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Photo product pipeline still pumping – for now

With Australia’s two biggest markets having been in lockdown for much of this year, what seem to be inevitable and imminent supply shortages have yet to manifest themselves in a lack of stock on local shelves, despite plaguing major overseas retailers.

Covid has done a number on the supply chain.

This could provide Australian camera buyers with a more extensive range than their overseas counterparts in the lead-up to Christmas.

There have been numerous recent reports in the general business press highlighting continued international supply chain issues, including the United States Postal Service suspending postage to Australia due to a lack of air freight. This is a topic Inside Imaging has covered several times, with the last time was in July, 2021 after numerous new release cameras were unavailable across the world. The Nikon Z fc, for instance, was out of stock days after it was announced due to so-called ‘unforeseen demand’. It’s the same story with the EOS R3 and a long list of new lenses.

Plenty of sincere apologies trying to make up for a lack of product.

The issue may partly stem from component shortages, such as semiconductors, combined with a shortage of air freight and shipping container shortages.

As with plenty of the Covid-related problems from the last two years, it doesn’t seem overseas camera shortages issues have disappeared, and interestingly, they seem to be hitting the big online operators worse. The likes of B&H and Adorama in the US, or the United Kingdom’s Park Photos are hitting Peak Back-Order!

We looked at the 10 cameras from DPReview‘s ‘Most Popular Interchangeable’ camera list, which is based on what reviews and previews are most viewed in the last five days. The list casts a wide net across different brands and price ranges, although Fujifilm may be slightly over-represented with three cameras in the list. To ensure the consistency of the list, we monitored list changes over a week and there were no changes.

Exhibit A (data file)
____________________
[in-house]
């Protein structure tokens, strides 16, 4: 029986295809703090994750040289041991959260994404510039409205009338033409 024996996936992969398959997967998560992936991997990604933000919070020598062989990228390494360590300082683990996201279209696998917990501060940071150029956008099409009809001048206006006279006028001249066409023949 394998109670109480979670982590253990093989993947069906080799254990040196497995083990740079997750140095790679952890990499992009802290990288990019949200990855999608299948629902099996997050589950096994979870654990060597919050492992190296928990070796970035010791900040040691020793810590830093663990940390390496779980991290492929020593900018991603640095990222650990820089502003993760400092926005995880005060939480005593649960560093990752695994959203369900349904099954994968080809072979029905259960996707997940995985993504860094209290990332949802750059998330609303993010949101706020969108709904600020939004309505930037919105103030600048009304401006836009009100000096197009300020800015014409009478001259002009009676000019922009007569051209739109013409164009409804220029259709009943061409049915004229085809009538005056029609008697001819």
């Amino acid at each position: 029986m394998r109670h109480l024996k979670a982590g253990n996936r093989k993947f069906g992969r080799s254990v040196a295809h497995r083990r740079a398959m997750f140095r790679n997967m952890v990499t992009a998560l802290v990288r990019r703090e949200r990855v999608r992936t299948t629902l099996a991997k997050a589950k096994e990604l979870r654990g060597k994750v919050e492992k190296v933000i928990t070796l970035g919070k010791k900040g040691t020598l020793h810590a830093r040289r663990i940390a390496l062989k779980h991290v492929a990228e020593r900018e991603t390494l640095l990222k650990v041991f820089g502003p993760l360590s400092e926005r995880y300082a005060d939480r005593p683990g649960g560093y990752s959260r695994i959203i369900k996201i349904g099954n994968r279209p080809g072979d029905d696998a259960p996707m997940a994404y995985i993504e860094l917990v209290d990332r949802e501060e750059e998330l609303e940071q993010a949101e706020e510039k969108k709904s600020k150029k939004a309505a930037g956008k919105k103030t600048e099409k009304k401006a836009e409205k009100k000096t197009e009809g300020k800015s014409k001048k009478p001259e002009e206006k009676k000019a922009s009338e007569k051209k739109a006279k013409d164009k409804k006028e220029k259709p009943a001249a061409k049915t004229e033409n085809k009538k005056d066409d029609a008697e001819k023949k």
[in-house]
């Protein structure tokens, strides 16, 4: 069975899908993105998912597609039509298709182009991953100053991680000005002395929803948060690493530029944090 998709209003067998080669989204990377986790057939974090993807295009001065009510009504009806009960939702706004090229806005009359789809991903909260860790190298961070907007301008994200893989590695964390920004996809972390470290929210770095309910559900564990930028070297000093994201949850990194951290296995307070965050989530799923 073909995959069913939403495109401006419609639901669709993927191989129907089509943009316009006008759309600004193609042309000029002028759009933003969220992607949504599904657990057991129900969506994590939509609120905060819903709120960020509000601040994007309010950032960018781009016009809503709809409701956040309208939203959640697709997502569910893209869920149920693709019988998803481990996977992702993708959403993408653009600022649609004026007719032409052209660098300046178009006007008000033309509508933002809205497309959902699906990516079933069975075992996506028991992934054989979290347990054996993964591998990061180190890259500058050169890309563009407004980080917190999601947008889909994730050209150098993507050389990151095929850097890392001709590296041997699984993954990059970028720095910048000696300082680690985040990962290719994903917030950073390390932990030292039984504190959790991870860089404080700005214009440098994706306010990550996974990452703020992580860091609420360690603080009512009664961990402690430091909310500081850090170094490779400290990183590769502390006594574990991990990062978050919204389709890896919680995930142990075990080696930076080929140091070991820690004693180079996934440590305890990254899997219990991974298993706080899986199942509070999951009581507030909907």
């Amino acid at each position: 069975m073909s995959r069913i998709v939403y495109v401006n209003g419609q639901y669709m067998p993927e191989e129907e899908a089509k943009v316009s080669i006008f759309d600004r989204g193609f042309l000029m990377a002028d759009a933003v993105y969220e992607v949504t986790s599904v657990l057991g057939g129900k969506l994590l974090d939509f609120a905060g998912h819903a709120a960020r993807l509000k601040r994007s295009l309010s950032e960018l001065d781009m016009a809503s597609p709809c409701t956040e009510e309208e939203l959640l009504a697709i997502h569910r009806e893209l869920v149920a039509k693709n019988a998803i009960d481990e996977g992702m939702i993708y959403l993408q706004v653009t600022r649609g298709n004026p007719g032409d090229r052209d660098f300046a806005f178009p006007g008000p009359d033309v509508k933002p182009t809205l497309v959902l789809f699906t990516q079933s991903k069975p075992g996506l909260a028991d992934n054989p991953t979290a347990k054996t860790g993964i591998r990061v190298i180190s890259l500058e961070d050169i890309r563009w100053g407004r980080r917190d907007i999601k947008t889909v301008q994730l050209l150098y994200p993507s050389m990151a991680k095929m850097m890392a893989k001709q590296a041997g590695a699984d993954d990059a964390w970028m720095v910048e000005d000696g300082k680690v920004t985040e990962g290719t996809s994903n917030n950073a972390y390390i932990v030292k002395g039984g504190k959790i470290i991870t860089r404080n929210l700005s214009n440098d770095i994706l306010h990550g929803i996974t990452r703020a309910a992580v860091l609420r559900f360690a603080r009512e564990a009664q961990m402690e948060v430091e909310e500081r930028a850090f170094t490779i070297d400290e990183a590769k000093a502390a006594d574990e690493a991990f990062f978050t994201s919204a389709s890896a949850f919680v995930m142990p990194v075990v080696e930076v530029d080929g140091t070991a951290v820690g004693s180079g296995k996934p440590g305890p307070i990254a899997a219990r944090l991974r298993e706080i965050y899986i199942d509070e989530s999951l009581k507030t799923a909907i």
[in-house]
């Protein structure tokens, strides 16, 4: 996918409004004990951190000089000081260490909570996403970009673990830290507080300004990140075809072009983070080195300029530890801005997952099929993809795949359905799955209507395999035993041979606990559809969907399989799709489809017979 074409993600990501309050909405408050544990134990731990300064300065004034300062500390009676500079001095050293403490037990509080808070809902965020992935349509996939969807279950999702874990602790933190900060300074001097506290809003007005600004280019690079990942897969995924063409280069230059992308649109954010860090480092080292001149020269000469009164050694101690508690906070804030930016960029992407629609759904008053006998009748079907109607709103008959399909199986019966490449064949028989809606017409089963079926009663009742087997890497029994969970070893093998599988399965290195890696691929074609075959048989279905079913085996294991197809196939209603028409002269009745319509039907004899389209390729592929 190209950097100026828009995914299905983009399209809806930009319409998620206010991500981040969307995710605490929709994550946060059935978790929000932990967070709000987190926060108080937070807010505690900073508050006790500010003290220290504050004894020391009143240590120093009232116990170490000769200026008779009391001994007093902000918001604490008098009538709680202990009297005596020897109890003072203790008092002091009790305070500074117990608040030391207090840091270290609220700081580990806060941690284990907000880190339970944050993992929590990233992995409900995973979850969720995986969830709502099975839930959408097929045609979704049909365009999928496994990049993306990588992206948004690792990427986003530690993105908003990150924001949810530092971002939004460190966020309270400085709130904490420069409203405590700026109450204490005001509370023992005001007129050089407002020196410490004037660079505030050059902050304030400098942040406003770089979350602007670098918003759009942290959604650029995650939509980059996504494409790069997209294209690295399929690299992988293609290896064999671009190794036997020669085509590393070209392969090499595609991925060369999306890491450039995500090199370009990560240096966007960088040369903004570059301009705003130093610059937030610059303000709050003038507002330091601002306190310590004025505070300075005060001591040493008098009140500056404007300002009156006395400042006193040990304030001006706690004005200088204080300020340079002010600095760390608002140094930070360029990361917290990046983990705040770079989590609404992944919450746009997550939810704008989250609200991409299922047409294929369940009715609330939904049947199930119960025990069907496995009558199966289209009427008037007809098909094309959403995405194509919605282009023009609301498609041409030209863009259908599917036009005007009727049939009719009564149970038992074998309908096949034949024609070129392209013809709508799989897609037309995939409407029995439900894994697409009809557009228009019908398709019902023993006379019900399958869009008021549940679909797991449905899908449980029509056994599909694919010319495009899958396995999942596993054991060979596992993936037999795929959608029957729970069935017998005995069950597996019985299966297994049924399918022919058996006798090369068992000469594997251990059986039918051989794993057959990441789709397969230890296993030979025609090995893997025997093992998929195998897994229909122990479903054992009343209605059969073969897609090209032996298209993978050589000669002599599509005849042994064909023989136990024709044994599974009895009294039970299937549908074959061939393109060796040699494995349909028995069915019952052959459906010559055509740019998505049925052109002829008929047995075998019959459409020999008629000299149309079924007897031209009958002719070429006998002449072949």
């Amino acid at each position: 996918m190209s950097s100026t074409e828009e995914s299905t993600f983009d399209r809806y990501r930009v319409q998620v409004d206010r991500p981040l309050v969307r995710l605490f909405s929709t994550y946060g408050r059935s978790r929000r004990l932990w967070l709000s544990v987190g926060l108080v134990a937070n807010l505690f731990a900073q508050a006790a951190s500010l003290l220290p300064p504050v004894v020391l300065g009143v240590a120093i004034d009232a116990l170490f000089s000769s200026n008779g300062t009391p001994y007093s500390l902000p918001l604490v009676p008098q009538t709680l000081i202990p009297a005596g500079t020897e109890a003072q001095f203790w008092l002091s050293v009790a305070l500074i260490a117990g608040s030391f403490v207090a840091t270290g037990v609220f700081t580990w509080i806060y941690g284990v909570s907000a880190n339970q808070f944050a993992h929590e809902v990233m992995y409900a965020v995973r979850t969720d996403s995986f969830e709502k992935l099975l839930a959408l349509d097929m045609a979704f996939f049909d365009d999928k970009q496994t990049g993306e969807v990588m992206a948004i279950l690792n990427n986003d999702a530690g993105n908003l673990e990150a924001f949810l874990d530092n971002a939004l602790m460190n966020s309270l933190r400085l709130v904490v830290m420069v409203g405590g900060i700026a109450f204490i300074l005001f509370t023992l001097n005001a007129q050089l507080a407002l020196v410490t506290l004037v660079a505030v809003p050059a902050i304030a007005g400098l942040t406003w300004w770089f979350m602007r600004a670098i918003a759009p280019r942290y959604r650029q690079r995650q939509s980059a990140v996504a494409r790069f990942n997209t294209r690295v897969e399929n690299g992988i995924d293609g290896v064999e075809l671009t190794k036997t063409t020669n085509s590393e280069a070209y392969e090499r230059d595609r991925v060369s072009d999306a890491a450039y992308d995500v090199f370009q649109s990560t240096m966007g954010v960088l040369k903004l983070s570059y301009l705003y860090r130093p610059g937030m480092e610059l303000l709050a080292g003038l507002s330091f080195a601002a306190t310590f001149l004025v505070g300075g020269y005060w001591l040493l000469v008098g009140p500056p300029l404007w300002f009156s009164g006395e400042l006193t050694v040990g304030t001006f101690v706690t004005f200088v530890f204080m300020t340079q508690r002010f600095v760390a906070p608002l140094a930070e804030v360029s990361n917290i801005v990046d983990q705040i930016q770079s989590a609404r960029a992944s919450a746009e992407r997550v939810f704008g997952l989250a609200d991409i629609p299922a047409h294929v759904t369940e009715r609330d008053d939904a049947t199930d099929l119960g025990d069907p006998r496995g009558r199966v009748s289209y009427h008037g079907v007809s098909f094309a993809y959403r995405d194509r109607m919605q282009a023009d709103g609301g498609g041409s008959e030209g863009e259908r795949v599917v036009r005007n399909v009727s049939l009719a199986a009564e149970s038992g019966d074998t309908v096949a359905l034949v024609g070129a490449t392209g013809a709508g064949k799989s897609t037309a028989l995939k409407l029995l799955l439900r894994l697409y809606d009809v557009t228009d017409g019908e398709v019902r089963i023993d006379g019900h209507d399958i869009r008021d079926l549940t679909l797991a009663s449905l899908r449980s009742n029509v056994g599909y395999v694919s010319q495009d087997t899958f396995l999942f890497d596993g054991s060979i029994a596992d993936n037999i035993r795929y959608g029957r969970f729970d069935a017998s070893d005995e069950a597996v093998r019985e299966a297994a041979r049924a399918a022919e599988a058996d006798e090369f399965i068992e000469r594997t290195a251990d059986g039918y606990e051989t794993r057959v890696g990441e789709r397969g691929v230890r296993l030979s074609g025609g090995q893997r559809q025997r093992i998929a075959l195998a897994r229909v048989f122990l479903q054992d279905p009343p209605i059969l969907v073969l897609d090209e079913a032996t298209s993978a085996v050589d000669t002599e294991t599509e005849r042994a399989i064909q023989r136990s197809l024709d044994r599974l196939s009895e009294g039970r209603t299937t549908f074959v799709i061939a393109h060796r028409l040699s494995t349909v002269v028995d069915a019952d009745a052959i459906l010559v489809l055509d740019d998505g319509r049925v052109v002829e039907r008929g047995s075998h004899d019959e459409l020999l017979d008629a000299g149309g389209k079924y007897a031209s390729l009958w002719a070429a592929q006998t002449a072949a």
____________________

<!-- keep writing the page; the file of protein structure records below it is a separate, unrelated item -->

Inside Imaging surveyed these major retailers and found at least half of the popular interchangeable lens cameras were unavailable from them.

Yet when we did the same cross-check with stock in Australia’s DigiDirect and Digital Camera Warehouse, just one of the DPReview most popular cameras, the Sony A7S III, isn’t available. Next month? Who knows.

 

DPReview’s 10 most popular cameras.

DPReview‘s ‘Most Popular Overall Interchangeable Lens Camera List’ consists of the Sony A7C and A7S III, Fujifilm X-T4, XT-3 and X-S10, the Canon EOS R6, R5, and M50, the Nikon Z6 II, and Panasonic GH6.

Adorama only had three  of these cameras in stock while B&H and Park Cameras had five. Here is the breakdown of the availability, split between being out of stock, on ‘backorder’, and ‘available’ to order:

It’s unusual for the big international online retailers to have so many popular cameras on backorder at the same time.

It’s highly unusual for three major retailers, servicing huge markets – North America, Europe and other overseas markets – to have so many in-demand camera products out of stock. Perhaps their high volume/low margin/low cost retail models don’t maximise profit for the camera and lens distributors when demand is outstripping supply, as it seems to be.

‘I have one industry executive (in the US) saying they are intentionally feeding more to photo specialty store because their margin is greater than dealing with box stores,’ a US photo industry insider told Inside Imaging. ‘Another is saying they don’t have the product and are treating everyone “equally”, but is unable to define what metrics they are using for allocation.’

In our related report, two top Australian photo retail industry figures noted consumer demand has increased in the local market. One attributed this to consumers having more expendable income due to lockdowns preserving spending marked for holidays, while the other concluded the lift in sales is partly due to states, particularly NSW, re-opening.

 

 

 

 

 

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